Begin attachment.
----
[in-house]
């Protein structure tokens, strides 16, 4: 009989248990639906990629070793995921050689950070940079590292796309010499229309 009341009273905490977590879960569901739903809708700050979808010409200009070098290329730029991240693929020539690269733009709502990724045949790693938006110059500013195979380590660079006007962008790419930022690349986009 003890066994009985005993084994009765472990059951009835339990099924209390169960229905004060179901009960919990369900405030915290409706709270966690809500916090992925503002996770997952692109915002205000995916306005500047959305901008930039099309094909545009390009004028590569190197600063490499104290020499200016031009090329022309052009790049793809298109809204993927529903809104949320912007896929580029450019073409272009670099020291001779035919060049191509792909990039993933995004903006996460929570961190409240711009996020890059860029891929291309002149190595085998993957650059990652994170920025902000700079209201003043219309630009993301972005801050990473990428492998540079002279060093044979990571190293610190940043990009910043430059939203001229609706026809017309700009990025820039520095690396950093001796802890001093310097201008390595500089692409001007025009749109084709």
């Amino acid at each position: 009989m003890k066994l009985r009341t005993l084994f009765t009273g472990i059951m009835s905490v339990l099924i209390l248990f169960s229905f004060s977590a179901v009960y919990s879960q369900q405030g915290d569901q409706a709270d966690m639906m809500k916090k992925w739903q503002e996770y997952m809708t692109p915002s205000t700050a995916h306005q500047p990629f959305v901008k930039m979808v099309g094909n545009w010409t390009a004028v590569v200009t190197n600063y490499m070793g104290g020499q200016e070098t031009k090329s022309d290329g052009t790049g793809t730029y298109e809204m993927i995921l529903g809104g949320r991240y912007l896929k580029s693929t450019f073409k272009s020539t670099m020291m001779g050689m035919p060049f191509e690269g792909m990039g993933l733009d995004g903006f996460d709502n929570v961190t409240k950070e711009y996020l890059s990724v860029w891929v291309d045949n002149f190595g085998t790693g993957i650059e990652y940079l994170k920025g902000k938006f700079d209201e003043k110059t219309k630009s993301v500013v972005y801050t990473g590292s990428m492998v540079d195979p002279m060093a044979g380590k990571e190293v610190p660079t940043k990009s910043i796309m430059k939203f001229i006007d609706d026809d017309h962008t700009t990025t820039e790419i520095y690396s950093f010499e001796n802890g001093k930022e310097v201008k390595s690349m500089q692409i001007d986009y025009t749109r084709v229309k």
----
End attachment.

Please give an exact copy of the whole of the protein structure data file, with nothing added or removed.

[in-house]
């Protein structure tokens, strides 16, 4: 009989248990639906990629070793995921050689950070940079590292796309010499229309 009341009273905490977590879960569901739903809708700050979808010409200009070098290329730029991240693929020539690269733009709502990724045949790693938006110059500013195979380590660079006007962008790419930022690349986009 003890066994009985005993084994009765472990059951009835339990099924209390169960229905004060179901009960919990369900405030915290409706709270966690809500916090992925503002996770997952692109915002205000995916306005500047959305901008930039099309094909545009390009004028590569190197600063490499104290020499200016031009090329022309052009790049793809298109809204993927529903809104949320912007896929580029450019073409272009670099020291001779035919060049191509792909990039993933995004903006996460929570961190409240711009996020890059860029891929291309002149190595085998993957650059990652994170920025902000700079209201003043219309630009993301972005801050990473990428492998540079002279060093044979990571190293610190940043990009910043430059939203001229609706026809017309700009990025820039520095690396950093001796802890001093310097201008390595500089692409001007025009749109084709």
């Amino acid at each position: 009989m003890k066994l009985r009341t005993l084994f009765t009273g472990i059951m009835s905490v339990l099924i209390l248990f169960s229905f004060s977590a179901v009960y919990s879960q369900q405030g915290d569901q409706a709270d966690m639906m809500k916090k992925w739903q503002e996770y997952m809708t692109p915002s205000t700050a995916h306005q500047p990629f959305v901008k930039m979808v099309g094909n545009w010409t390009a004028v590569v200009t190197n600063y490499m070793g104290g020499q200016e070098t031009k090329s022309d290329g052009t790049g793809t730029y298109e809204m993927i995921l529903g809104g949320r991240y912007l896929k580029s693929t450019f073409k272009s020539t670099m020291m001779g050689m035919p060049f191509e690269g792909m990039g993933l733009d995004g903006f996460d709502n929570v961190t409240k950070e711009y996020l890059s990724v860029w891929v291309d045949n002149f190595g085998t790693g993957i650059e990652y940079l994170k920025g902000k938006f700079d209201e003043k110059t219309k630009s993301v500013v972005y801050t990473g590292s990428m492998v540079d195979p002279m060093a044979g380590k990571e190293v610190p660079t940043k990009s910043i796309m430059k939203f001229i006007d609706d026809d017309h962008t700009t990025t820039e790419i520095y690396s950093f010499e001796n802890g001093k930022e310097v201008k390595s690349m500089q692409i001007d986009y025009t749109r084709v229309k």